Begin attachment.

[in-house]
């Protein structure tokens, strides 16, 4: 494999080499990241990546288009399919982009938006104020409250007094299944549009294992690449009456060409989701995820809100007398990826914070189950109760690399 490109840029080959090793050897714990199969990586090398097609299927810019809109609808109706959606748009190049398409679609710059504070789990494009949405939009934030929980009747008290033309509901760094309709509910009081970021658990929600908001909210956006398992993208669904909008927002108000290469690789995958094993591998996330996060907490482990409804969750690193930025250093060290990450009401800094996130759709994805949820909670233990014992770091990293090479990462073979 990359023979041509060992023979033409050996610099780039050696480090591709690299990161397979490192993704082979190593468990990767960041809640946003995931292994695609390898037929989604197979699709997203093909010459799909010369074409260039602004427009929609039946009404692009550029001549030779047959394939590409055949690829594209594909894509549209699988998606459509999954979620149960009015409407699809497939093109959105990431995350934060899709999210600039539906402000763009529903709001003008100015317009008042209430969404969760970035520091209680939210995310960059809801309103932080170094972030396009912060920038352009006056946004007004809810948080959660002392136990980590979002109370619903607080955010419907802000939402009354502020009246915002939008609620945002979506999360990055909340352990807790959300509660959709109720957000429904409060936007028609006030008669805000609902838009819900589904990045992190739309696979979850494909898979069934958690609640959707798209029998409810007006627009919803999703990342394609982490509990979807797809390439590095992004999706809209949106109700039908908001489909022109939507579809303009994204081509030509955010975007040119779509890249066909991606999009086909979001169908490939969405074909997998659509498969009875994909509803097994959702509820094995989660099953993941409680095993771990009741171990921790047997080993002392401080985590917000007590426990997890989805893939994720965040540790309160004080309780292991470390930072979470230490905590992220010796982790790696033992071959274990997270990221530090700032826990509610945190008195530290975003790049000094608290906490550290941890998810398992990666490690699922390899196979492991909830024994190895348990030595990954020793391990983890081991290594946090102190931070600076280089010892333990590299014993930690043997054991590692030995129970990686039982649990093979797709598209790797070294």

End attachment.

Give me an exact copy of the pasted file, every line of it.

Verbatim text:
[in-house]
């Protein structure tokens, strides 16, 4: 494999080499990241990546288009399919982009938006104020409250007094299944549009294992690449009456060409989701995820809100007398990826914070189950109760690399 490109840029080959090793050897714990199969990586090398097609299927810019809109609808109706959606748009190049398409679609710059504070789990494009949405939009934030929980009747008290033309509901760094309709509910009081970021658990929600908001909210956006398992993208669904909008927002108000290469690789995958094993591998996330996060907490482990409804969750690193930025250093060290990450009401800094996130759709994805949820909670233990014992770091990293090479990462073979 990359023979041509060992023979033409050996610099780039050696480090591709690299990161397979490192993704082979190593468990990767960041809640946003995931292994695609390898037929989604197979699709997203093909010459799909010369074409260039602004427009929609039946009404692009550029001549030779047959394939590409055949690829594209594909894509549209699988998606459509999954979620149960009015409407699809497939093109959105990431995350934060899709999210600039539906402000763009529903709001003008100015317009008042209430969404969760970035520091209680939210995310960059809801309103932080170094972030396009912060920038352009006056946004007004809810948080959660002392136990980590979002109370619903607080955010419907802000939402009354502020009246915002939008609620945002979506999360990055909340352990807790959300509660959709109720957000429904409060936007028609006030008669805000609902838009819900589904990045992190739309696979979850494909898979069934958690609640959707798209029998409810007006627009919803999703990342394609982490509990979807797809390439590095992004999706809209949106109700039908908001489909022109939507579809303009994204081509030509955010975007040119779509890249066909991606999009086909979001169908490939969405074909997998659509498969009875994909509803097994959702509820094995989660099953993941409680095993771990009741171990921790047997080993002392401080985590917000007590426990997890989805893939994720965040540790309160004080309780292991470390930072979470230490905590992220010796982790790696033992071959274990997270990221530090700032826990509610945190008195530290975003790049000094608290906490550290941890998810398992990666490690699922390899196979492991909830024994190895348990030595990954020793391990983890081991290594946090102190931070600076280089010892333990590299014993930690043997054991590692030995129970990686039982649990093979797709598209790797070294």